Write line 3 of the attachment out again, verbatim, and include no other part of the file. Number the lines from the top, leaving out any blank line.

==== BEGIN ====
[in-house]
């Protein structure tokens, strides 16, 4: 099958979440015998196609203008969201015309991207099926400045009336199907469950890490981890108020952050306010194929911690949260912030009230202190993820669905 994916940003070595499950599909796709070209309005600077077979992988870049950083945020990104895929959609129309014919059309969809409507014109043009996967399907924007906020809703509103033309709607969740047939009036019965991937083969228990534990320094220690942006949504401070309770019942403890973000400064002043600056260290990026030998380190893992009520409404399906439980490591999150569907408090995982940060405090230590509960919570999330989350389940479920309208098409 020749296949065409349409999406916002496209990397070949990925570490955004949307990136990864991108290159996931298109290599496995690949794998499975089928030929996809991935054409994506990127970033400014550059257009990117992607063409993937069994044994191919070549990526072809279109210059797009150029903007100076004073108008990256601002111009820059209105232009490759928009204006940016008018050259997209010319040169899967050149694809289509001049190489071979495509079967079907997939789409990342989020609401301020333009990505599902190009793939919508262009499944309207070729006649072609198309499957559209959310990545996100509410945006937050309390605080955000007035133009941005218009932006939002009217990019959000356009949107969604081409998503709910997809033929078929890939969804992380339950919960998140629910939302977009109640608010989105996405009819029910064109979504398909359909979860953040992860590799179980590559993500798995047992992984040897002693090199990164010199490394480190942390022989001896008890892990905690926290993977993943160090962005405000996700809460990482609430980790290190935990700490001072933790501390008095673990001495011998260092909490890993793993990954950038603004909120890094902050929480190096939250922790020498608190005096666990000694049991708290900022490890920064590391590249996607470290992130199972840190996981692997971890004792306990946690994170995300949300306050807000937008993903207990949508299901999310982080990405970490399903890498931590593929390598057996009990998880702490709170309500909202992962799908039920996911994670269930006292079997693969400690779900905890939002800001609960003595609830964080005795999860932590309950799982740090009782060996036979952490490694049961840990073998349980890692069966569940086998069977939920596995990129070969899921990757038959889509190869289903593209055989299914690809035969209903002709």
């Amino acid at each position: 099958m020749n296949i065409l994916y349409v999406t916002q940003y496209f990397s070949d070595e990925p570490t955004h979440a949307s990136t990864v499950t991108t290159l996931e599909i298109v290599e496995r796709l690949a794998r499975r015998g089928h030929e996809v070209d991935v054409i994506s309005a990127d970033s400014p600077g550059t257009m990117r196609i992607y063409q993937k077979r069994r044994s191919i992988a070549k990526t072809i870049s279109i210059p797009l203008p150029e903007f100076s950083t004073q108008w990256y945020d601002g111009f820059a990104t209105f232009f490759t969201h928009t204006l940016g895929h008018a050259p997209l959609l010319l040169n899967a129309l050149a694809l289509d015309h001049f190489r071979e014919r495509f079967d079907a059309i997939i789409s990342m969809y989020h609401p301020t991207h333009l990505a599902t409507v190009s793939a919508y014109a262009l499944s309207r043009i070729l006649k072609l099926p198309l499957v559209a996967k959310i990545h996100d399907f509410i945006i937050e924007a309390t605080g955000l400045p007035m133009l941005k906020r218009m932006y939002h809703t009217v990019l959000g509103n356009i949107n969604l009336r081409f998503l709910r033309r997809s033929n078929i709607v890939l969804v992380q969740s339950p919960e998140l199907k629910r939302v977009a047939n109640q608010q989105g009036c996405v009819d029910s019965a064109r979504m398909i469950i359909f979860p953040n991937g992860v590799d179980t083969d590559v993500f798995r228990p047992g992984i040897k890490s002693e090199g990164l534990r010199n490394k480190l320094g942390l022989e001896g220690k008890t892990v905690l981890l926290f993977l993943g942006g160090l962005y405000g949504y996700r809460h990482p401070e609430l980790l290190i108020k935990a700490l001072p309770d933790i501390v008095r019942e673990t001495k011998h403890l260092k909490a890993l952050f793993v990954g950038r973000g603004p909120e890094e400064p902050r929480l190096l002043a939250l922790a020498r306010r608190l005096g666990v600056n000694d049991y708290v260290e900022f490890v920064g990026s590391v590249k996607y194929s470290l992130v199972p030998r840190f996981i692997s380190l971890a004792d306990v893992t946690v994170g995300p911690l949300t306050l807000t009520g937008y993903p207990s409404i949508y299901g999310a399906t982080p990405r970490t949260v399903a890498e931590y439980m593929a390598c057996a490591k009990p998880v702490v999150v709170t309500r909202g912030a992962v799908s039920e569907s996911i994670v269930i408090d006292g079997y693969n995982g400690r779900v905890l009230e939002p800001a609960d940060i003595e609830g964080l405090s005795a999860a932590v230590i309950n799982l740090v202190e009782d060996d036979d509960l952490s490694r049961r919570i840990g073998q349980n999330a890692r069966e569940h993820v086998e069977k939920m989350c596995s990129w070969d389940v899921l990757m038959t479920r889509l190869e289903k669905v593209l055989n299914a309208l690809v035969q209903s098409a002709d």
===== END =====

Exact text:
């Amino acid at each position: 099958m020749n296949i065409l994916y349409v999406t916002q940003y496209f990397s070949d070595e990925p570490t955004h979440a949307s990136t990864v499950t991108t290159l996931e599909i298109v290599e496995r796709l690949a794998r499975r015998g089928h030929e996809v070209d991935v054409i994506s309005a990127d970033s400014p600077g550059t257009m990117r196609i992607y063409q993937k077979r069994r044994s191919i992988a070549k990526t072809i870049s279109i210059p797009l203008p150029e903007f100076s950083t004073q108008w990256y945020d601002g111009f820059a990104t209105f232009f490759t969201h928009t204006l940016g895929h008018a050259p997209l959609l010319l040169n899967a129309l050149a694809l289509d015309h001049f190489r071979e014919r495509f079967d079907a059309i997939i789409s990342m969809y989020h609401p301020t991207h333009l990505a599902t409507v190009s793939a919508y014109a262009l499944s309207r043009i070729l006649k072609l099926p198309l499957v559209a996967k959310i990545h996100d399907f509410i945006i937050e924007a309390t605080g955000l400045p007035m133009l941005k906020r218009m932006y939002h809703t009217v990019l959000g509103n356009i949107n969604l009336r081409f998503l709910r033309r997809s033929n078929i709607v890939l969804v992380q969740s339950p919960e998140l199907k629910r939302v977009a047939n109640q608010q989105g009036c996405v009819d029910s019965a064109r979504m398909i469950i359909f979860p953040n991937g992860v590799d179980t083969d590559v993500f798995r228990p047992g992984i040897k890490s002693e090199g990164l534990r010199n490394k480190l320094g942390l022989e001896g220690k008890t892990v905690l981890l926290f993977l993943g942006g160090l962005y405000g949504y996700r809460h990482p401070e609430l980790l290190i108020k935990a700490l001072p309770d933790i501390v008095r019942e673990t001495k011998h403890l260092k909490a890993l952050f793993v990954g950038r973000g603004p909120e890094e400064p902050r929480l190096l002043a939250l922790a020498r306010r608190l005096g666990v600056n000694d049991y708290v260290e900022f490890v920064g990026s590391v590249k996607y194929s470290l992130v199972p030998r840190f996981i692997s380190l971890a004792d306990v893992t946690v994170g995300p911690l949300t306050l807000t009520g937008y993903p207990s409404i949508y299901g999310a399906t982080p990405r970490t949260v399903a890498e931590y439980m593929a390598c057996a490591k009990p998880v702490v999150v709170t309500r909202g912030a992962v799908s039920e569907s996911i994670v269930i408090d006292g079997y693969n995982g400690r779900v905890l009230e939002p800001a609960d940060i003595e609830g964080l405090s005795a999860a932590v230590i309950n799982l740090v202190e009782d060996d036979d509960l952490s490694r049961r919570i840990g073998q349980n999330a890692r069966e569940h993820v086998e069977k939920m989350c596995s990129w070969d389940v899921l990757m038959t479920r889509l190869e289903k669905v593209l055989n299914a309208l690809v035969q209903s098409a002709d």